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MERRIMACK, N.H., July 1, 2013 (GLOBE NEWSWIRE) -- GT Advanced Technologies (Nasdaq:GTAT), today introduced its new SiClone™100 silicon carbide (SiC) production furnace. The SiClone100 uses a sublimation growth technique capable of producing high quality semiconducting bulk SiC crystal that can be finished into wafers up to 100 millimeters in diameter. In its initial offering, the SiClone100 is targeted at customers that have developed their own hot zone, qualified a bulk crystal production recipe and are looking to begin volume production.
"GT's new SiClone100 furnace addresses the need in the power electronics industry for more high quality SiC material for use in advanced, high power, high frequency devices," said Tom Gutierrez, GT's president and CEO. "The SiClone100 lays the foundation for our SiC product roadmap that is expected over time to provide customers with access to a complete production environment including recipes, hot zones and consumables capable of producing up to eight-inch SiC wafers."
GT has leveraged its deep domain expertise in crystal growth technology to offer customers who are looking to move from "the lab to the fab" a highly reliable and proven platform to begin volume production of SiC bulk crystal. The SiClone100 furnace is equipped with a state-of-the-art control system, which helps to automate the growth process by integrating the furnace electronics into the human-machine interface (HMI) control. The SiClone100 uses a bottom loading design making it easy to load the hot zone. The control system provides increased flexibility for users to customize process recipes and control key production parameters such as temperature, profile, ramp and gas flow, which improves run-to-run control repeatability thus helping to lower manufacturing costs. GT's onsite engineering and support help customers quickly ramp to volume production.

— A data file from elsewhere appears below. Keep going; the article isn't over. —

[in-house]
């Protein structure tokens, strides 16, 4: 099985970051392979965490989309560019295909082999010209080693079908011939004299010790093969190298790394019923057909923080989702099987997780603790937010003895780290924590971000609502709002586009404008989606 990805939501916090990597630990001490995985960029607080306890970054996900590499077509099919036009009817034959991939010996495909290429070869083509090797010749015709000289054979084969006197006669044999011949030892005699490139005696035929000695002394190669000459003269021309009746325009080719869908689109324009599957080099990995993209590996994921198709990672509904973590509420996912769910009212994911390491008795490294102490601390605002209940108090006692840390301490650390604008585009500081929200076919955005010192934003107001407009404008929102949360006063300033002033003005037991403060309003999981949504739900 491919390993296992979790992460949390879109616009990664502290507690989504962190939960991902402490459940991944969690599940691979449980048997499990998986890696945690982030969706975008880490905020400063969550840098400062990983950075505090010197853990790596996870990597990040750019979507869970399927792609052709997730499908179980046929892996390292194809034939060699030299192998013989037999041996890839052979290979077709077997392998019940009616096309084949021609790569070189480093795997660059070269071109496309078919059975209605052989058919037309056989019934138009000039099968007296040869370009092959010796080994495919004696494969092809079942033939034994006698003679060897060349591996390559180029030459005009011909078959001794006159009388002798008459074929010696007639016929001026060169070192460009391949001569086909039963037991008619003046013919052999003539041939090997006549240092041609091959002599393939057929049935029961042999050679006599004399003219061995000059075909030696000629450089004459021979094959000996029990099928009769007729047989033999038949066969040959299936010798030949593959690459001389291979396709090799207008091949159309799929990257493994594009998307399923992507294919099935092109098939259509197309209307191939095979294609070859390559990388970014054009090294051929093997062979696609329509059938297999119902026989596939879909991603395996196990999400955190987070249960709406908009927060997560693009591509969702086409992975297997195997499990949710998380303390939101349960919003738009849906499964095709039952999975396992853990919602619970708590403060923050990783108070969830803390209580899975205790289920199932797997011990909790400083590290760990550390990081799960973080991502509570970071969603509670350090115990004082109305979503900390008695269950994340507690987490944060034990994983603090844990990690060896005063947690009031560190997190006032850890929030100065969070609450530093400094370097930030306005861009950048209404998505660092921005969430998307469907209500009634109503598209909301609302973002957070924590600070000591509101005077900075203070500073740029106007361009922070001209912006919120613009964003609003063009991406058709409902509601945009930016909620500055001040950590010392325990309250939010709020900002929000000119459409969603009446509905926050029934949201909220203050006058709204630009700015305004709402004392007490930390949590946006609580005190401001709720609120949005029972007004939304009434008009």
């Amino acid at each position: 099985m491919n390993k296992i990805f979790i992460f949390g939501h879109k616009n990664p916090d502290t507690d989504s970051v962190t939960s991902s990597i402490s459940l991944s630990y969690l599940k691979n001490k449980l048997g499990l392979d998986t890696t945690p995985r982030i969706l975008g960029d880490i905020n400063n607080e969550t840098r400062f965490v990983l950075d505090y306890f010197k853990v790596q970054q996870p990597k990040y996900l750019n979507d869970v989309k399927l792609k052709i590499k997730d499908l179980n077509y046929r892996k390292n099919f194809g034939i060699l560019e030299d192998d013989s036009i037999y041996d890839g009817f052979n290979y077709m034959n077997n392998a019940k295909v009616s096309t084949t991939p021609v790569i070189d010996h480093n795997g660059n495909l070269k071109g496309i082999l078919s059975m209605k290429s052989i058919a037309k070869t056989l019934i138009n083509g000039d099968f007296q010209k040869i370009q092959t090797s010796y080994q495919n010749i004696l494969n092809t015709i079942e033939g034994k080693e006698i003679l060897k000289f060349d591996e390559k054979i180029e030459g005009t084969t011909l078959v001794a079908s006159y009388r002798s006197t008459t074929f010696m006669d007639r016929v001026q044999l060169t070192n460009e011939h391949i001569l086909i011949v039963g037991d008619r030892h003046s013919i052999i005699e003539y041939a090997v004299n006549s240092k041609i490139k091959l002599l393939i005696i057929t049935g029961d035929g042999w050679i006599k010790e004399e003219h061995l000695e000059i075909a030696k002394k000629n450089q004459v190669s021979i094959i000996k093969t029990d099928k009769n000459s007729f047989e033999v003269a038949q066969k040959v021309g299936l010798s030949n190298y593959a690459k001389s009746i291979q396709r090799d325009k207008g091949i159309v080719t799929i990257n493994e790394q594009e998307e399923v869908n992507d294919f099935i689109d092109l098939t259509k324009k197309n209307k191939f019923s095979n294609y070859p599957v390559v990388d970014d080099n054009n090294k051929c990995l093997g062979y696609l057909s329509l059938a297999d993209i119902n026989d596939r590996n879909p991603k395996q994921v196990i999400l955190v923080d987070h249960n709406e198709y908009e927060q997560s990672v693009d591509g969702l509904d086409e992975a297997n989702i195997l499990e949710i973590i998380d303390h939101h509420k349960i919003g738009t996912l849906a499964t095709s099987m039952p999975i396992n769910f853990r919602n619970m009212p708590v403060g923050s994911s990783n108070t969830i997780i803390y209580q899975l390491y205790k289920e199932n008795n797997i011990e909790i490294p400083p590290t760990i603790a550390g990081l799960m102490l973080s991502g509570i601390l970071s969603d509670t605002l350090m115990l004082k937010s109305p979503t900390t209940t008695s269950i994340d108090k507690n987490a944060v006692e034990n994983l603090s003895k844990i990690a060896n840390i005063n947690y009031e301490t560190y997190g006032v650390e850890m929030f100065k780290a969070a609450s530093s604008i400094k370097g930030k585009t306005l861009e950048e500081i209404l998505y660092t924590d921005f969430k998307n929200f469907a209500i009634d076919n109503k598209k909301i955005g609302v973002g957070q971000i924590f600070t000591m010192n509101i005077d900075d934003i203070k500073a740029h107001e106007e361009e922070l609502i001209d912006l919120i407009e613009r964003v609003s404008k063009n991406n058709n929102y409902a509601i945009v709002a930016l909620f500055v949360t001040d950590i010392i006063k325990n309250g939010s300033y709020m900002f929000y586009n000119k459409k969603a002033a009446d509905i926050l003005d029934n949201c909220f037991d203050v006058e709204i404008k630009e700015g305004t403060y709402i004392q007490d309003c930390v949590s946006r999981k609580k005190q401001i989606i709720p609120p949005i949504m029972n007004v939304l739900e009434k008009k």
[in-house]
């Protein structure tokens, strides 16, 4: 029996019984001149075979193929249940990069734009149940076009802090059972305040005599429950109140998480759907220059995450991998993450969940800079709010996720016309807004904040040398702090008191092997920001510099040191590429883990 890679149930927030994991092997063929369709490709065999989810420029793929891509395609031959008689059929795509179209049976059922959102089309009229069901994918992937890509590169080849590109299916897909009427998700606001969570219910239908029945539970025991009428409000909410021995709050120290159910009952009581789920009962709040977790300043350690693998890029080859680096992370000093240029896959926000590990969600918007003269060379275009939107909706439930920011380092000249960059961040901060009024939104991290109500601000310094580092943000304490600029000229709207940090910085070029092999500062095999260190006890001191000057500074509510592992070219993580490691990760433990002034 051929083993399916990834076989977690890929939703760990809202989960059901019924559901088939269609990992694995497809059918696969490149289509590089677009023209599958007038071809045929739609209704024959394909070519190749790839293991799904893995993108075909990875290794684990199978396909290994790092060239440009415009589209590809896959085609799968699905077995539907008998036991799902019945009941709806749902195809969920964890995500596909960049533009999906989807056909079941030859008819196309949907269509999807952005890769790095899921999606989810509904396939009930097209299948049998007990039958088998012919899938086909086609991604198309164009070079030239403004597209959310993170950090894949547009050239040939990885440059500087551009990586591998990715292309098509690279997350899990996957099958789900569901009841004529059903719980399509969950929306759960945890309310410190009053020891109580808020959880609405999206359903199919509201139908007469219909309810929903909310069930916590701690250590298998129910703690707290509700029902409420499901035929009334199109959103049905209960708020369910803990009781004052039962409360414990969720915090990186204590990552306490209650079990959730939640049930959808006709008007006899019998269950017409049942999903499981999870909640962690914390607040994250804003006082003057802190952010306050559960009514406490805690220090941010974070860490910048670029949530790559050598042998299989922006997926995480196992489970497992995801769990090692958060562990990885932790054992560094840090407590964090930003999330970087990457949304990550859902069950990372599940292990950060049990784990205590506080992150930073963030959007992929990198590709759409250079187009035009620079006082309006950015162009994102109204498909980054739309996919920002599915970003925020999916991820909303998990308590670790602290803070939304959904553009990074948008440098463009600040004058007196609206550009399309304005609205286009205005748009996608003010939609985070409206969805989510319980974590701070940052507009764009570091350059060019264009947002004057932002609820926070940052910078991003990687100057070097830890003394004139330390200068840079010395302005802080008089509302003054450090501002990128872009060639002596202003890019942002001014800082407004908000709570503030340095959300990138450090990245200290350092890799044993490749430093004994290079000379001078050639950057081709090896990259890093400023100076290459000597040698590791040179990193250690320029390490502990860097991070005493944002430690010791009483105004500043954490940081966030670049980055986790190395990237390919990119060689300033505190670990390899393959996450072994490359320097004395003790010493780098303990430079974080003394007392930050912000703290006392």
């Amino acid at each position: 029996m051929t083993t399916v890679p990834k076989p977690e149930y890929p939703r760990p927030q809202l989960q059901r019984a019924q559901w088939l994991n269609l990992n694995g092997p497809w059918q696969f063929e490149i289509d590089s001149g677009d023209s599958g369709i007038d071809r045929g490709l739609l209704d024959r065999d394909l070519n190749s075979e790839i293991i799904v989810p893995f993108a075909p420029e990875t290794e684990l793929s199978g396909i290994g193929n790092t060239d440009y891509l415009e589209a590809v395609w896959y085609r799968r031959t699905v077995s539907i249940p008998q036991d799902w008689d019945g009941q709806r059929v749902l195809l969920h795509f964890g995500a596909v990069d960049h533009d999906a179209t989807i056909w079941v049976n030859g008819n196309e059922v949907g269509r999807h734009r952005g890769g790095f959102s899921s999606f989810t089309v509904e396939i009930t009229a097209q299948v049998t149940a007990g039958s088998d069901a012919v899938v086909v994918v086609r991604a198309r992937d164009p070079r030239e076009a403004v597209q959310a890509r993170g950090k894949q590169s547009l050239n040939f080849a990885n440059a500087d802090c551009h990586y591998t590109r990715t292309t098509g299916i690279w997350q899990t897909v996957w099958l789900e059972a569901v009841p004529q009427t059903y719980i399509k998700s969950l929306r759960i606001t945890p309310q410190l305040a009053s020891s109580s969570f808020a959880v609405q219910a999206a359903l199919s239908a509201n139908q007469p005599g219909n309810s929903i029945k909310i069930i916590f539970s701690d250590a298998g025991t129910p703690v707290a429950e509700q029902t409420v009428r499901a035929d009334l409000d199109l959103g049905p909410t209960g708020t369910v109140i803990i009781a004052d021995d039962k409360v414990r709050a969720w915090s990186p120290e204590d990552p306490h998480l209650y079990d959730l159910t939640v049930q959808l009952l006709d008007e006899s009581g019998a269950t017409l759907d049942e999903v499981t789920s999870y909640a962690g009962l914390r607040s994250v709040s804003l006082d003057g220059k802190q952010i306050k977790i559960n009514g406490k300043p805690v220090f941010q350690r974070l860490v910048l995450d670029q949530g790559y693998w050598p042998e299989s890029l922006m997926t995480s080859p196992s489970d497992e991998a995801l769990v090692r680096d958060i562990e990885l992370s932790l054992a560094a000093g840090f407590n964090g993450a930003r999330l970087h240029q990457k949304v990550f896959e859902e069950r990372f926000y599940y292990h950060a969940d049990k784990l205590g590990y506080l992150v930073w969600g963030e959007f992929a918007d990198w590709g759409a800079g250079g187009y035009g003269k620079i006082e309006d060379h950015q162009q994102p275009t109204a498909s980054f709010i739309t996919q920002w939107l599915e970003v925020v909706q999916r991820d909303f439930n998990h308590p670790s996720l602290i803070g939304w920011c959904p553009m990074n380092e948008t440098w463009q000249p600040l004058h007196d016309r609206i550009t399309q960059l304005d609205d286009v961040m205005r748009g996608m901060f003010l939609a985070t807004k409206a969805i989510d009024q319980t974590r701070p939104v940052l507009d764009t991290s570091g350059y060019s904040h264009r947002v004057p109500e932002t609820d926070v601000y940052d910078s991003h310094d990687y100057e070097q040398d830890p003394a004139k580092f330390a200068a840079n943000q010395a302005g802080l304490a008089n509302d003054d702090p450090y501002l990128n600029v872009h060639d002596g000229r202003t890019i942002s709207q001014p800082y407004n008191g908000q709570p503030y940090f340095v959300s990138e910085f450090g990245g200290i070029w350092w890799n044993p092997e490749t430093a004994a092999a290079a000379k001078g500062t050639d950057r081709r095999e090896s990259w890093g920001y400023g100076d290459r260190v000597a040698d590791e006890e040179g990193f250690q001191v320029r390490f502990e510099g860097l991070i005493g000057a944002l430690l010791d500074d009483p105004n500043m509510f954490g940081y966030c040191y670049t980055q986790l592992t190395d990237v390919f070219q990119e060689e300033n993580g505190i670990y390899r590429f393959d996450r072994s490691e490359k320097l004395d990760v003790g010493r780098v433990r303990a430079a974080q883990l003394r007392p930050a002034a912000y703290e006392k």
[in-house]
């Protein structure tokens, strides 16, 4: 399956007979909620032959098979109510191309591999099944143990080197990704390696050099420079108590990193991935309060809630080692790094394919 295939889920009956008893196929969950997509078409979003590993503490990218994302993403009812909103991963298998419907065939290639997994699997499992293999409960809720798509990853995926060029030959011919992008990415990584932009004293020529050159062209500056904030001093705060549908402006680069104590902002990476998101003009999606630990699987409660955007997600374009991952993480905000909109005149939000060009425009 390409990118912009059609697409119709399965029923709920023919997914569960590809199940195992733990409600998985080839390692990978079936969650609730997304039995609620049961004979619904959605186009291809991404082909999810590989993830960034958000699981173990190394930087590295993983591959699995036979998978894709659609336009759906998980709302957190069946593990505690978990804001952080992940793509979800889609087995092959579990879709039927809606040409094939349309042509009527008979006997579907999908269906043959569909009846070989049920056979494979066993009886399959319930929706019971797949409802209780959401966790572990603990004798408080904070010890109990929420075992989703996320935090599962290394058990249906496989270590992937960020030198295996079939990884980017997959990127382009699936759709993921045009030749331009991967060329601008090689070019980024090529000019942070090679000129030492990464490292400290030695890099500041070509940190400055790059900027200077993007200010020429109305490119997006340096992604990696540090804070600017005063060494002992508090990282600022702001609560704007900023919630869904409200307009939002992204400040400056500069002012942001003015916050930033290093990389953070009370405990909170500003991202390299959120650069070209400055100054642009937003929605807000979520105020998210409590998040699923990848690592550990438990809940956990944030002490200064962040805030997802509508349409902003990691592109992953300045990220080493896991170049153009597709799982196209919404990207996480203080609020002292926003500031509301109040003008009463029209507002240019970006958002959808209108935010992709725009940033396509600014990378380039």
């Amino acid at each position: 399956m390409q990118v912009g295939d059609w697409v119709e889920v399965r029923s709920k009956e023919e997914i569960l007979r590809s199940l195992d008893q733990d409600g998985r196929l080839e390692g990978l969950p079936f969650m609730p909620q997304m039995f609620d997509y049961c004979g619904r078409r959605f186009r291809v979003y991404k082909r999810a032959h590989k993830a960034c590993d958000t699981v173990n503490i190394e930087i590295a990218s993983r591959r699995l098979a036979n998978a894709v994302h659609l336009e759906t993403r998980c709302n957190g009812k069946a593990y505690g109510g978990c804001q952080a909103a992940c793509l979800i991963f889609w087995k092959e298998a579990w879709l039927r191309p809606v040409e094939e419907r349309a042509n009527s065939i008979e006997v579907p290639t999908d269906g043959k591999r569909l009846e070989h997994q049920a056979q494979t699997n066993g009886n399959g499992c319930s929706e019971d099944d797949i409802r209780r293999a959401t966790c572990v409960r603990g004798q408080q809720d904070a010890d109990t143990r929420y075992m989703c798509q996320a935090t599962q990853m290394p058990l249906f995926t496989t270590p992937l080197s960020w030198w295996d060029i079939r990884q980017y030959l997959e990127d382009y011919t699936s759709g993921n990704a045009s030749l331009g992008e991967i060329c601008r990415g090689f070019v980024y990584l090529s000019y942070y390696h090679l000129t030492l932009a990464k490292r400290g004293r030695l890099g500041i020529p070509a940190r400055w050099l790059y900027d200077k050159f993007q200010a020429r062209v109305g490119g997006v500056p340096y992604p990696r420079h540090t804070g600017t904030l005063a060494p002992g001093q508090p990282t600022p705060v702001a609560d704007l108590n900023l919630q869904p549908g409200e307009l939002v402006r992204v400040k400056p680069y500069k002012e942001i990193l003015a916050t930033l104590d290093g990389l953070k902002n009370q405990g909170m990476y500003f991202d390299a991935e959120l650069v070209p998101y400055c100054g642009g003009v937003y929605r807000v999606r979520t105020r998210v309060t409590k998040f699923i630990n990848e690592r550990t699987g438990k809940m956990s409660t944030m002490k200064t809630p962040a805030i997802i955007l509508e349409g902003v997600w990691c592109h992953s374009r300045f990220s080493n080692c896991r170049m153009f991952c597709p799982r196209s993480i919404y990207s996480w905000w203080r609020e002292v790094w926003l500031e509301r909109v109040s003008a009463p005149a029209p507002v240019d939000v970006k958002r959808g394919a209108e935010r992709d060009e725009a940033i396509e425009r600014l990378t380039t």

The company continues to expect SiC furnace sales to contribute to less than 1% of its calendar year 2013 revenue and expects the SiC revenue ramp in 2014 and beyond to develop at a gradual pace given the lengthy design cycle associated with new power devices.